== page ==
West is blamed as WTO talks flop

02 November 2006

THE COLLAPSE of the World Trade Organisation (WTO) talks on Monday showethat rich countries were not prepared to make even the smallest steps towardfairer trade, agencies protested this week.

"The refusal by rich countries to take seriously the development mandate ithe negotiations is a gross betrayal of millions of poor people across thworld," said Tearfund on Tuesday.

Christian Aid described the collapse of the talks after five years as "terrible blow at poor people", and one that put the entire WTO in jeopardy"Poor countries desperately needed a fair trade deal so that they could groout of poverty and not rely on hand-outs. This tawdry squabbling at the ricworlds high table has put paid to that," said Dr Claire Melamed, senior tradanalyst at Christian Aid. "It is no good flicking a few crumbs of comfort vithe aid-and-debt-relief front with one hand, while the other is slowlsqueezing the economic life-blood out of poor countries."

CAFOD, too, laid the blame at the door of the EU and the US. "The Americanput the interests of their farm-lobby groups before the developing countrieand the WTO itself. The US gave the rest of the world a choice between agreeinto unacceptable proposals or seeing the multilateral system collapse," said thagencys trade analyst, Matt Griffith.

The EU must also take responsibility, he said, for consistently putting thneeds of its own farmers and business above the needs of the poor, failing treduce domestic farm subsidies enough, and "trying to push a bad deal odeveloping countries".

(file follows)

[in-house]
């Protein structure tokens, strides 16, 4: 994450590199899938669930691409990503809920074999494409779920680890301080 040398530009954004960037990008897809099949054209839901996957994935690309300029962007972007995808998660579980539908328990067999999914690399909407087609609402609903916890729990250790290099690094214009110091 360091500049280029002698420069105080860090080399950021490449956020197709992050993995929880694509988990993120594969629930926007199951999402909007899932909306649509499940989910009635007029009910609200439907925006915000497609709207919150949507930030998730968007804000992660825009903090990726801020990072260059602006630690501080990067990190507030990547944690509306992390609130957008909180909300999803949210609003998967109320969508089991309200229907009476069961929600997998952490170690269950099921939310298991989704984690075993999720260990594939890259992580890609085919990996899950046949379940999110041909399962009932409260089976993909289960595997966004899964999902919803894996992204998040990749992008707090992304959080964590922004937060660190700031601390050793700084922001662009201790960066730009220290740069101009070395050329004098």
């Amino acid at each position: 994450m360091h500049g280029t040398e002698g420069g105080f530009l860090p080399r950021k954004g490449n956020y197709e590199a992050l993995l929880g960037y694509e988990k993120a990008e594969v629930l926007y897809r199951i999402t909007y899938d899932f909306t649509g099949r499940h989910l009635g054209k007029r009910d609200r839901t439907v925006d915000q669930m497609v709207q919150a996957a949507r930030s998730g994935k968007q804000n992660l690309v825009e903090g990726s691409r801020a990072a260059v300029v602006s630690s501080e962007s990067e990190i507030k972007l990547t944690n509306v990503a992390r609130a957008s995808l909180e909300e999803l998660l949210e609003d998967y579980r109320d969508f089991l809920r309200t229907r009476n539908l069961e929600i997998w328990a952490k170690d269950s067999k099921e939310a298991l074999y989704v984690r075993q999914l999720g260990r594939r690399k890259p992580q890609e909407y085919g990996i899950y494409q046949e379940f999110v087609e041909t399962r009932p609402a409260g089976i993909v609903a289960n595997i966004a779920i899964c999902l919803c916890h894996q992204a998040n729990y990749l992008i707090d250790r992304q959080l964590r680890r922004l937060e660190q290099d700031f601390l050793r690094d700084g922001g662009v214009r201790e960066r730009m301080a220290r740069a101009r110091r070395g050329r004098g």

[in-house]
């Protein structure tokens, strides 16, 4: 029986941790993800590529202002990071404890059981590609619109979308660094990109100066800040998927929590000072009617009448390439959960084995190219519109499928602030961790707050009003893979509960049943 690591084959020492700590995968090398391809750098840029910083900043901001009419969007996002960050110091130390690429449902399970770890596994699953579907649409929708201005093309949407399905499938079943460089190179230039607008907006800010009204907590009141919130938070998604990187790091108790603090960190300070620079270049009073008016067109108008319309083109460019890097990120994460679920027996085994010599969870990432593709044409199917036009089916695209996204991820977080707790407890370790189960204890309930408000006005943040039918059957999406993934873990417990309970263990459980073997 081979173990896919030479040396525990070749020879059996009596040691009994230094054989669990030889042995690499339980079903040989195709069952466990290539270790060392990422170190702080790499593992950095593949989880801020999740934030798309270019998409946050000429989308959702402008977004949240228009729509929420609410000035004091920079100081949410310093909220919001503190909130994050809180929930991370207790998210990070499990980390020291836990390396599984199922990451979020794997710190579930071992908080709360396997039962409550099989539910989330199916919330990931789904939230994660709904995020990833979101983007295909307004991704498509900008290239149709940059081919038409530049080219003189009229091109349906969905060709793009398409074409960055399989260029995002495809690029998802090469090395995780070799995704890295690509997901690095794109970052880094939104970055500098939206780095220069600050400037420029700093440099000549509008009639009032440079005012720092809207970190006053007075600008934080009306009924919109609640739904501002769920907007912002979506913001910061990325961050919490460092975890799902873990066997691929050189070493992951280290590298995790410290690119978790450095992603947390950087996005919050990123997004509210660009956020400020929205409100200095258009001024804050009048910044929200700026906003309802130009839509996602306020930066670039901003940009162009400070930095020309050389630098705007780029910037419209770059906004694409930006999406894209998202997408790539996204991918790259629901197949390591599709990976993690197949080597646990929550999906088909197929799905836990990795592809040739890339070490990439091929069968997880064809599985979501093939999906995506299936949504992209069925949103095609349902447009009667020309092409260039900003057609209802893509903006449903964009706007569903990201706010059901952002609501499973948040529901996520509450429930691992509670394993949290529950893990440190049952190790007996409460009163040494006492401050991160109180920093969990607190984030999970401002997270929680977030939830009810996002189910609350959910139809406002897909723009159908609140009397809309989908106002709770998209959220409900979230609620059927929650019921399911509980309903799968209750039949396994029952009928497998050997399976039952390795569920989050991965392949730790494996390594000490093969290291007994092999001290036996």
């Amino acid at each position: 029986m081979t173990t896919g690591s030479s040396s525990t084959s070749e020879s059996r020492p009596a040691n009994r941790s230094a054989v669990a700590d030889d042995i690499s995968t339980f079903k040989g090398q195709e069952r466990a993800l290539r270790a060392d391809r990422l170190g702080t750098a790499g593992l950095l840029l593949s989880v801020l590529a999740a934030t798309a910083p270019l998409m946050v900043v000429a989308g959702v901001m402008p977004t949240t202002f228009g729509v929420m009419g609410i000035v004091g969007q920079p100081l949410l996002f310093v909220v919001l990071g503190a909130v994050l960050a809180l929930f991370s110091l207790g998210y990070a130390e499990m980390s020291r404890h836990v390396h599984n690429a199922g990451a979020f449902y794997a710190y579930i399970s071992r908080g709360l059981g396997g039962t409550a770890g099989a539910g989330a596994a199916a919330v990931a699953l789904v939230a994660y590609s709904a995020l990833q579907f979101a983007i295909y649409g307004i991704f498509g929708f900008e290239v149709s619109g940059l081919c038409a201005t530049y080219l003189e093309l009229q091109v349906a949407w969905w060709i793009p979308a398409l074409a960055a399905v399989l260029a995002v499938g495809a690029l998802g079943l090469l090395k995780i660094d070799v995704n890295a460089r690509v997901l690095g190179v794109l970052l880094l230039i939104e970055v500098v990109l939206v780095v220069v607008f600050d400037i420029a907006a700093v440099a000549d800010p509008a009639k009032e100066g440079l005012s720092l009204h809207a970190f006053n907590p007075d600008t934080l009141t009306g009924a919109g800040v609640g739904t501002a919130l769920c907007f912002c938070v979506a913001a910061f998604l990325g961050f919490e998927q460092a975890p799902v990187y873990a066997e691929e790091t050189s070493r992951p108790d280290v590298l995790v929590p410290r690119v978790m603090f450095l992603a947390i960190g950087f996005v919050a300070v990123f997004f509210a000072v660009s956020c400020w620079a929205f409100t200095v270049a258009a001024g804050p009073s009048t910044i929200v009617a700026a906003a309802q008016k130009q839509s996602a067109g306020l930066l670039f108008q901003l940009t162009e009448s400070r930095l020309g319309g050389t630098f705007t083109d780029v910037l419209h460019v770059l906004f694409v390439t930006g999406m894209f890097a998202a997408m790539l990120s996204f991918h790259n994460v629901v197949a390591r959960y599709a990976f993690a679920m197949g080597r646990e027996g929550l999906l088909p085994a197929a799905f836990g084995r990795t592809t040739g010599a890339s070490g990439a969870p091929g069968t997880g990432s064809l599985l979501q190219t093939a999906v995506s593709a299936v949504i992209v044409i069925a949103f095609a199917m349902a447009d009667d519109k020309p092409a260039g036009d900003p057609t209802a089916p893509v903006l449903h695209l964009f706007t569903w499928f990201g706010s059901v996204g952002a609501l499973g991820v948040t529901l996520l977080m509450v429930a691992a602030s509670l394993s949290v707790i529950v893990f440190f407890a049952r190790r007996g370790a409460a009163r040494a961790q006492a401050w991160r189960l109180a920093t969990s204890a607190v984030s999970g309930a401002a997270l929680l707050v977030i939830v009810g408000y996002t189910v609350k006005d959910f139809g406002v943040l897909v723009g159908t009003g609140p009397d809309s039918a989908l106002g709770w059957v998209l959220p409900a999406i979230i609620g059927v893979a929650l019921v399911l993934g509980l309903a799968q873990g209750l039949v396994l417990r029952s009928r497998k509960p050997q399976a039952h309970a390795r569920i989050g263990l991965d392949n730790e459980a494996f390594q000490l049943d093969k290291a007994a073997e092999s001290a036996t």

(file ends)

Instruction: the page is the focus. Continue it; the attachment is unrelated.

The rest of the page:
The Archbishop of Cape Town, the Most Revd Njongonkulu Ndungane, speaking obehalf of African Monitor, a pan-African development network, expressedisappointment and sadness at the collapse of the WTO talks, and urged that Gand African governments hold to their promises and pledges to halve the numbeof people living in poverty by 2015.

The key element of success in providing sustainable livelihoods for mosAfricans was trade, said the Archbishop. "It has been estimated that if Africincreased its share of world exports by only one per cent, it would generat$70 billion. That is about five times what our continent receives in aid," hsaid.

Pressing for the reopening of talks, Archbishop Ndungane said: "It is verimportant that we do not lose hope. In my experience, it is seldom that theskinds of breakdown are completely irrevocable. What has happened is thaprogress on the trade front has been temporarily slowed, and we need to go bacto the table to work on other approaches and alternatives."

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